By Russel D McLean
Nobody did small town noir like Jim Thompson. And that's something that screenwriter Dutch Southern and directors Simon and Zeke Hawkins are quick to remind us this dirty, messy and brilliantly atmospheric neo noir set in small town Texas.
Mystery nut Sue (she reads nearly everything from Thompson to Rex Stout and seems to have near perfect recall for every pulp on her shelf) is heading off for college with her boyfriend BJ's best friend, Bobby. BJ ain't too happy about this, despite his cheery, aw-shucks attitude, and what he does is arrange one final weekend for the trio funded by some money he got "by saving", or, as we know from the opening sequence, by stealing bundles of cash from a local hood. Of course none of this goes right and soon the hood knows who stole his money and what he does is get the trio to steal back the money from local gangster, Big Red.
The movie knows its roots. The story is nothing new - but then, as Thompson himself is quoted as saying, there are 32 ways to write a story but only one plot: nothing is as it seems - but what really counts here is atmosphere, and We Gotta Get Out of This Place has that in spades. The three young leads are spectacular. Their connection at the start is perfect, and the way things fall apart for them quickly becomes unsettlingly tense. This in particular evidenced by a woman in front of me at the cinema who was constantly ducking at every violent act. And while the film becomes a little rote towards the end (and perhaps ends with a slightly sunnier note than some noir fans might expect), its reminiscent in its energy of the Coen Brothers debut, Blood Simple. Except with a far more photogenic cast wit. The shots of Texas are spectacular, too, and those windfarms will stay in your mind a long time after you've left the cinema.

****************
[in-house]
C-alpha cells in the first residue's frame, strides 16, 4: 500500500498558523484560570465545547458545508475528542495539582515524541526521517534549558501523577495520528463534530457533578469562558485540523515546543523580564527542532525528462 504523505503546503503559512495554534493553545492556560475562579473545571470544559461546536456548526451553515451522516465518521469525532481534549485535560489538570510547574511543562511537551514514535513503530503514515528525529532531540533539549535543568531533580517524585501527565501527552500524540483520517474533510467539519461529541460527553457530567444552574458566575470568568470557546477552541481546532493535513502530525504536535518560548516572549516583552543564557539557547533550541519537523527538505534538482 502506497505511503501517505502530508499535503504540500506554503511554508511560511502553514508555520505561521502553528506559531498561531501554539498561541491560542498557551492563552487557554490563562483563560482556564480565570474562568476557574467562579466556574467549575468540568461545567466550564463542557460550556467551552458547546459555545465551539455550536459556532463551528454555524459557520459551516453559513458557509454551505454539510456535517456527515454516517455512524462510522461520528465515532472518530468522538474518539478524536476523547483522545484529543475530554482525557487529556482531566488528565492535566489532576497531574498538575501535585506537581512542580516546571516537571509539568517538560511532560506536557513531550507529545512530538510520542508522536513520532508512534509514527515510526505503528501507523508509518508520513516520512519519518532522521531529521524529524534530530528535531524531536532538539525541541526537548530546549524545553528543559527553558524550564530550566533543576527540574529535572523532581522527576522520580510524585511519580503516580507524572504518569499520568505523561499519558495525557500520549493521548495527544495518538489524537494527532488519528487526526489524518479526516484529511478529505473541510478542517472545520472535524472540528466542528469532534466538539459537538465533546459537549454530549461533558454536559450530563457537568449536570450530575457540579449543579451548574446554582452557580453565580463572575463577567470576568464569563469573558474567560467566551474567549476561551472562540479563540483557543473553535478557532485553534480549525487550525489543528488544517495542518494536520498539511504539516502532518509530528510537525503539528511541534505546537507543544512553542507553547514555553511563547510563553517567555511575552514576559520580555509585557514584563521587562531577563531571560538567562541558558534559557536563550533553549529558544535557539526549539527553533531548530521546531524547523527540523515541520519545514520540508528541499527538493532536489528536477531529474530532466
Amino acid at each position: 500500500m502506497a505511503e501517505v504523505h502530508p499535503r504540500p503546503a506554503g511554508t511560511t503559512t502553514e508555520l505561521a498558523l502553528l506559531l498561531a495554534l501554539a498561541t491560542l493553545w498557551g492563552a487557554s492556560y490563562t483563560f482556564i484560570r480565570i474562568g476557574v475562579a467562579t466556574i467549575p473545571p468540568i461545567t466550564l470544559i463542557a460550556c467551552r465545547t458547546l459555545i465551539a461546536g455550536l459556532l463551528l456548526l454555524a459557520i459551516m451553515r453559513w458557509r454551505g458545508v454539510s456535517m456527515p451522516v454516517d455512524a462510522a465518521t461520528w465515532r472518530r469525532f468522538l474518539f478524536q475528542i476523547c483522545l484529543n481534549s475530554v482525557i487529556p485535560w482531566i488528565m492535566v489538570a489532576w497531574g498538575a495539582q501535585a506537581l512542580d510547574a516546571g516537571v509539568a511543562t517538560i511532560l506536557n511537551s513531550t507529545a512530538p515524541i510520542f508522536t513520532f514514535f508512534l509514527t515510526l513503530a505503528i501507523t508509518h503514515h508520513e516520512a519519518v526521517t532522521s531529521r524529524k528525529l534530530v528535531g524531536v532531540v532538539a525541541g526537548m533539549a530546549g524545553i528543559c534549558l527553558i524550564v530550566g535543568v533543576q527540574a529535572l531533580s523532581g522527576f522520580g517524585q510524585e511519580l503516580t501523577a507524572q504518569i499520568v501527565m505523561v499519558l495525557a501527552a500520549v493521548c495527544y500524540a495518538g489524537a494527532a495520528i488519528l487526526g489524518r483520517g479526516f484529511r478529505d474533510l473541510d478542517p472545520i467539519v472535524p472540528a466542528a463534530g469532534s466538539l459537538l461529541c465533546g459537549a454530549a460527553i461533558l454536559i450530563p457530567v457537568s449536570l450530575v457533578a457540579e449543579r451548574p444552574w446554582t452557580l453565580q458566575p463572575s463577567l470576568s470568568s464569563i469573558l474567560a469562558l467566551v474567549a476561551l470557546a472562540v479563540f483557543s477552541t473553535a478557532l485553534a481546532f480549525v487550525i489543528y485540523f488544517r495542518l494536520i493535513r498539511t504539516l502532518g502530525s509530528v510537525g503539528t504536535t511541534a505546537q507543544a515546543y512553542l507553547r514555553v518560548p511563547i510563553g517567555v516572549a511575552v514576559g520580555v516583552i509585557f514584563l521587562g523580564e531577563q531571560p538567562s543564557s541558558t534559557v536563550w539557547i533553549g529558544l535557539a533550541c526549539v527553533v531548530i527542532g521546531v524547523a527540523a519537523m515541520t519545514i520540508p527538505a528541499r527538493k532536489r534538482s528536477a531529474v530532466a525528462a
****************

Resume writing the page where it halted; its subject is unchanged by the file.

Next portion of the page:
Its a shame movies like this get buried beneath the hype of larger movies with bigger budgets and less cohesiveness. I would much rather see more movies like this than a sequel to Olympus Has Fallen or yet another Adam Sandler comedy. Yes, the stakes are personal and relatively low, and no, its not a crowdpleaser - the violence and threats of violence will put many people off - but its solidly made, beautifully shot and absolutely absorbing. The more bad decisions these guys make the more you feel for them. In short, if its playing near you, and you like your noir and your neo-noir, you need to seek it out.